Initially, Aftel’s series was titled “agender.” She began it as a personal project by taking a portrait of Edie, who identifies as agender, or someone who identifies as as having no gender identify and/or no gender expression, and who was dating Aftel’s friend’s son. Around the same time, Aftel was assigned to photograph an agender teen, Sasha Fleischman, for San Francisco Magazine. While riding a bus in San Francisco, Fleischman’s skirt was set on fire, resulting in second- and third-degree burns. The incident made national news and became an opportunity for exposure to the hardships many people who identify under the genderqueer umbrella face.
The Director of Photography at San Francisco Magazine, Ilana Diamond, encouraged Aftel to continue working on her series and promised to publish the portraits as a larger project in the magazine. This helped Aftel gain the trust of the San Francisco Bay area genderqueer community, with which many agender people identify, along with many people who don’t identify with the gender binary.
“They knew I wasn’t just a weirdo who is going to come to my house, take my picture, and I don’t know what’s going to happen after that,” she said about having the magazine behind her.
The next question Aftel faced was determining how to make the portraits. She said she often photographed the people in their intimate spaces, including their homes, and hoped to be able to convey a quieter moment through her images.
“I wanted that, I wanted that intimacy and wanted it to be real and genuine,” Aftel said. “Those words are thrown around a lot but there’s a certain amount of respect you have to pay to people when you’re going to enter into their space and do this kind of project with them.”
Although she often plans ahead for a shoot and examines spaces for light and composition, she said in the end it’s really about trying to figure out what the person will give to her and how to go about making that happen, a challenge she loves regardless of whom she is shooting.
“That’s really the question. What does this person feel like today? What do they want to give me? Who do they feel they are? How do they want to present themselves and how much of themselves are they going expose?”
Since she first presented the work, Aftel has received a lot of attention online, often a double-edged sword: great for additional visibility for the community, but also filled with misinformation. Many times gender pronouns are incorrectly used when identifying the people in the portraits and there has also been a negative reaction to a community already long marginalized.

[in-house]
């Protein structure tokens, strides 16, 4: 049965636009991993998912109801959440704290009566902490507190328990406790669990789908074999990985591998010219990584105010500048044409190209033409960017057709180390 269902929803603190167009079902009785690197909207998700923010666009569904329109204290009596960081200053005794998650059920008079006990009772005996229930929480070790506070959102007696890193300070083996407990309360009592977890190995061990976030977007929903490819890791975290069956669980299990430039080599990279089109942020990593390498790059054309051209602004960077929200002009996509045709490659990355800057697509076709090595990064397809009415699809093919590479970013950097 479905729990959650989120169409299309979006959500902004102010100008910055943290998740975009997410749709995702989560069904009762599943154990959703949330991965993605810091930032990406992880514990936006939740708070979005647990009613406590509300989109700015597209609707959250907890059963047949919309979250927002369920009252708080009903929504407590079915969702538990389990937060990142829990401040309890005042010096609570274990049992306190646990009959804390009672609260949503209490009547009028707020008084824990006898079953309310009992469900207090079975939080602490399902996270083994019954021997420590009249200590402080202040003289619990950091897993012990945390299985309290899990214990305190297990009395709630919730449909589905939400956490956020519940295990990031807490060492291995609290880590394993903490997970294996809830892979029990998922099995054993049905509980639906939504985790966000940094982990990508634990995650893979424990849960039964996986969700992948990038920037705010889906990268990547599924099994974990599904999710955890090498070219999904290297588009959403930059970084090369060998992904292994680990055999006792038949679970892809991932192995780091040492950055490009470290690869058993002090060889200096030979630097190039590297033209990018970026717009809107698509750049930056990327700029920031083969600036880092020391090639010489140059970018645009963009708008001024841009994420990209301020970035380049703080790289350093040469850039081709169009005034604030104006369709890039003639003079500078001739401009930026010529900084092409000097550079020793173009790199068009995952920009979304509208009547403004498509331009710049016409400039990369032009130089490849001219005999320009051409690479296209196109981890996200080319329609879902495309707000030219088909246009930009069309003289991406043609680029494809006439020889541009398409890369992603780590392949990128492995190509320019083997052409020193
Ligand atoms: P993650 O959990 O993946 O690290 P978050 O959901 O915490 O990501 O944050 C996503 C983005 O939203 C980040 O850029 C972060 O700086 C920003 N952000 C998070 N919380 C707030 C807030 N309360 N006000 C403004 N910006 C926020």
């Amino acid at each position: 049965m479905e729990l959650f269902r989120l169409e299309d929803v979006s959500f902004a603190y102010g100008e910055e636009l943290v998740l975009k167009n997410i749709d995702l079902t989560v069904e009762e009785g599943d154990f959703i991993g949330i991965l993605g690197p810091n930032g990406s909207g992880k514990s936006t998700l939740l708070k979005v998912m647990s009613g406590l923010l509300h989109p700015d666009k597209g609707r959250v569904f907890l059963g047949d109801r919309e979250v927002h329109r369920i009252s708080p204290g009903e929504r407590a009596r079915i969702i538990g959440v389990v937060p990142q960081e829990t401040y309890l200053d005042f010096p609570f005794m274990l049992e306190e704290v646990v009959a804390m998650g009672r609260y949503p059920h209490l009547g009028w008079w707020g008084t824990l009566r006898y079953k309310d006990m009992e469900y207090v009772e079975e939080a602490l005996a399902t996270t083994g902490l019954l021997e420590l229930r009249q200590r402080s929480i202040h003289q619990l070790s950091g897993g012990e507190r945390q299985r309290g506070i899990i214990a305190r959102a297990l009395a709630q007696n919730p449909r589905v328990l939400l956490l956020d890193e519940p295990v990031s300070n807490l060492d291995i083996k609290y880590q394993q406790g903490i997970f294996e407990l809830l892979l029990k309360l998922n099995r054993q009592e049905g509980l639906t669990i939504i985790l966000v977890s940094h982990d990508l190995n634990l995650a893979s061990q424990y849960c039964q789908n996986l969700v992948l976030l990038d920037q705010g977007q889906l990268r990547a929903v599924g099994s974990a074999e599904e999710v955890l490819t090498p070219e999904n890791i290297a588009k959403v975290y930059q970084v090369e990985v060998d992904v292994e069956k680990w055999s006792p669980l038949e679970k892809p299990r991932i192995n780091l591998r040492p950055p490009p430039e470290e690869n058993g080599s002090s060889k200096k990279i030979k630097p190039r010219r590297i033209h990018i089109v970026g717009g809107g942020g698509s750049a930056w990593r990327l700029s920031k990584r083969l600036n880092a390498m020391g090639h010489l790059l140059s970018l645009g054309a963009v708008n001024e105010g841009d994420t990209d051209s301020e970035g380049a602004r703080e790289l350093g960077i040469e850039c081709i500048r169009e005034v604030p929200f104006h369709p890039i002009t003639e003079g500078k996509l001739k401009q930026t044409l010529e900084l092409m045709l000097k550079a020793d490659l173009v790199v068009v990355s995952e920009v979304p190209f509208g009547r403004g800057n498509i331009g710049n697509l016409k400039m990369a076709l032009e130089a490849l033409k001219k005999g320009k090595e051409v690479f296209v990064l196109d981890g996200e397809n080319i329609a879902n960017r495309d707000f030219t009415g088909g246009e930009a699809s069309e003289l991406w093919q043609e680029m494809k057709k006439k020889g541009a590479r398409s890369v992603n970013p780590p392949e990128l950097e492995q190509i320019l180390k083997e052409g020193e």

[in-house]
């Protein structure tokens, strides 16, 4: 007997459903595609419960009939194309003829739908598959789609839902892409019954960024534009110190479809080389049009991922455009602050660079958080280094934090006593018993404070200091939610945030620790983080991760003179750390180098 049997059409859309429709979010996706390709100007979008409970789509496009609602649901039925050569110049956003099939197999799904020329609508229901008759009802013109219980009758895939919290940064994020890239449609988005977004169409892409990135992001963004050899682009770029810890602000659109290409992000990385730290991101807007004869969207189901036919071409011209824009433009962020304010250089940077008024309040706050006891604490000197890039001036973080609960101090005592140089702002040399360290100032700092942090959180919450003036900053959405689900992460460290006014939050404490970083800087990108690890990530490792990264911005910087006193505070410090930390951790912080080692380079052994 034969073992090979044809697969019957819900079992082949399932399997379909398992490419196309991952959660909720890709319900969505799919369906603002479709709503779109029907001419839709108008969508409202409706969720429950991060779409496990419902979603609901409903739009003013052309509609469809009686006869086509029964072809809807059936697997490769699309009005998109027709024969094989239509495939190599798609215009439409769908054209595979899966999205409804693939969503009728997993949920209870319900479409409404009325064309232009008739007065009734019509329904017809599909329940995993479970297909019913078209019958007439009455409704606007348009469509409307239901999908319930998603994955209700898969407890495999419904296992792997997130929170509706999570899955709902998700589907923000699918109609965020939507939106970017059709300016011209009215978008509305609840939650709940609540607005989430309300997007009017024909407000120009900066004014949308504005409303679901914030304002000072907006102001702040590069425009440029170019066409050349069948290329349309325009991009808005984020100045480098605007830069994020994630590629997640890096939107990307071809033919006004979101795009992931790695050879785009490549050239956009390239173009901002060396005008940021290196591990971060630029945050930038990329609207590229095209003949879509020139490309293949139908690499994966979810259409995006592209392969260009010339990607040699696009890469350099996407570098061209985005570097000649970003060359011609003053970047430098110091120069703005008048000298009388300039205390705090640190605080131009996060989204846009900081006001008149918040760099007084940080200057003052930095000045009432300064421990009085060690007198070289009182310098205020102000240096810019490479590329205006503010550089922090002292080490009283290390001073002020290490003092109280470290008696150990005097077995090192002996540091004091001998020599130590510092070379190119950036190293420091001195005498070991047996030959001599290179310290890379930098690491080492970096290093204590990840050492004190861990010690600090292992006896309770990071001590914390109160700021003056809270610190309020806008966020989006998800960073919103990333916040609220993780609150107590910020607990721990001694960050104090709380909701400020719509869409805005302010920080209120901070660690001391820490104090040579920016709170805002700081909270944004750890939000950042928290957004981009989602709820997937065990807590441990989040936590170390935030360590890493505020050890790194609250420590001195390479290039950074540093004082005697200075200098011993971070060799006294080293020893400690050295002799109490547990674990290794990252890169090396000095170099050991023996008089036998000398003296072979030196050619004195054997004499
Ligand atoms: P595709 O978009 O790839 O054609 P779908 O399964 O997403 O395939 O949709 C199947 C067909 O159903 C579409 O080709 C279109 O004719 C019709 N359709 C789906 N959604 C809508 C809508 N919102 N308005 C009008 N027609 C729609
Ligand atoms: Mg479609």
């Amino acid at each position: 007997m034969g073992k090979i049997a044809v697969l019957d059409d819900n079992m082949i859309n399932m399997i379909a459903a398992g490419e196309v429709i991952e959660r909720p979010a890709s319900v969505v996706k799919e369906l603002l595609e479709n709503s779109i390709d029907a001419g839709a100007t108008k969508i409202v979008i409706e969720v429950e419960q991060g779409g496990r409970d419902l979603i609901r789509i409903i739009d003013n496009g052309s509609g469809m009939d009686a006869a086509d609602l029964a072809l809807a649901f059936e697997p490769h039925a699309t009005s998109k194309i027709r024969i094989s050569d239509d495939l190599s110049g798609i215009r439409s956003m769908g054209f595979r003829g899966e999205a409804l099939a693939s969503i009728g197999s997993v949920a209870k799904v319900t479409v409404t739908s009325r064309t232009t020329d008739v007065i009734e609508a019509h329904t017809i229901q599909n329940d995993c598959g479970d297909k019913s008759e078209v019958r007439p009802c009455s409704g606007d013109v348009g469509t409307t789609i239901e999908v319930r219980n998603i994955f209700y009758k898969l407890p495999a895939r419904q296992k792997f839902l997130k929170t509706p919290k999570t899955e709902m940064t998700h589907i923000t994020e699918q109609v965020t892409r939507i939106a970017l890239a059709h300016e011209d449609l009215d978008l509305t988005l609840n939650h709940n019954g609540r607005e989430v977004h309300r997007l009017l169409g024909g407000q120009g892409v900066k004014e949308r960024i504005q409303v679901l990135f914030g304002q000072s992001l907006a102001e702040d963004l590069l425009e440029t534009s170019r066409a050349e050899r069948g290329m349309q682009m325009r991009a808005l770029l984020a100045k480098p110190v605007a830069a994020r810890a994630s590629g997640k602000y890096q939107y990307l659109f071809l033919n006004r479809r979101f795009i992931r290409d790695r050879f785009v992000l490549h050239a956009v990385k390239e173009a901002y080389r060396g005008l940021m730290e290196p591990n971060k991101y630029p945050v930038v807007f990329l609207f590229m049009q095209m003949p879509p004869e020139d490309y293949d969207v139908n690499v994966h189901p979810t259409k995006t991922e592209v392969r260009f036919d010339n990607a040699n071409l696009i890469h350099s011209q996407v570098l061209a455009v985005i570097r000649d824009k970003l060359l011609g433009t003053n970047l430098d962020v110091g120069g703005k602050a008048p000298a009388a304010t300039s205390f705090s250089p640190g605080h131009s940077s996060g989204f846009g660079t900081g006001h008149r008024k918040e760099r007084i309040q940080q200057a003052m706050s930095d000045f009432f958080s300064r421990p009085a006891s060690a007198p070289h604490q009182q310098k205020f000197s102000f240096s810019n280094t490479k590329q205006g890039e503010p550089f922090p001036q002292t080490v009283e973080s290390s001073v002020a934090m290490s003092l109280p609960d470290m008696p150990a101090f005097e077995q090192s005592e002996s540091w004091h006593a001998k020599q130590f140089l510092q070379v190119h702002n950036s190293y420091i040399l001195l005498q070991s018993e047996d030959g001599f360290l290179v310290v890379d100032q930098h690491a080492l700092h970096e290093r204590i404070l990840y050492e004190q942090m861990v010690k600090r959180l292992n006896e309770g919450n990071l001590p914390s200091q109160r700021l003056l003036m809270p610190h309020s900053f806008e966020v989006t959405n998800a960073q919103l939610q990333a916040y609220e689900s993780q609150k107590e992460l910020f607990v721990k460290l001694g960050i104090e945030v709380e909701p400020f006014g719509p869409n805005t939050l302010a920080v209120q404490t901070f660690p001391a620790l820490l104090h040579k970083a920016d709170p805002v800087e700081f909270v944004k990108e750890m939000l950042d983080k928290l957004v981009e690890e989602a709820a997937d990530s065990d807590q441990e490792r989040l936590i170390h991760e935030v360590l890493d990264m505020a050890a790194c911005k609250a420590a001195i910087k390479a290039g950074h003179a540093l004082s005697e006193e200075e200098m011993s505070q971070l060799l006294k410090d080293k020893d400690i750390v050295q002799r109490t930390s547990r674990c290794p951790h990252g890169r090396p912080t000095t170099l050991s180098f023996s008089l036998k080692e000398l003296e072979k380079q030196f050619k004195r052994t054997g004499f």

For her part, Aftel doesn’t want to simply focus on only one part of the genderqueer community, nor does she want to further misrepresent those brave enough to become visible.
“You want to represent all of the people who are part of this movement not just a small piece subset,” Aftel said.
“People often want to boil it down to its simplest incarnation.”
She also knows there’s little she can do about reaction, apart from present the most honest work possible.
“It’s something I struggle with, but you also have very little control,” Aftel said about reaction to the images. “People have trusted you … I feel very strongly if you’re going to represent the community then you have to represent the community in all it’s complexities … and let people interpret it as they will.”
“You don’t want people to feel badly because they’ve trusted you to do this correctly.”
Aftel said she’s going to keep working on the series and hopes to photograph an older generation of people in the genderqueer community, people “who have lived their whole life a very particular way and have straddled the gender divide.”
“I have poured a huge part of myself into them, it has been something I’ve wanted to do … there’s a gratification that comes from it period, it’s awesome, I just get to shoot these people and that part of it is really exciting for me.”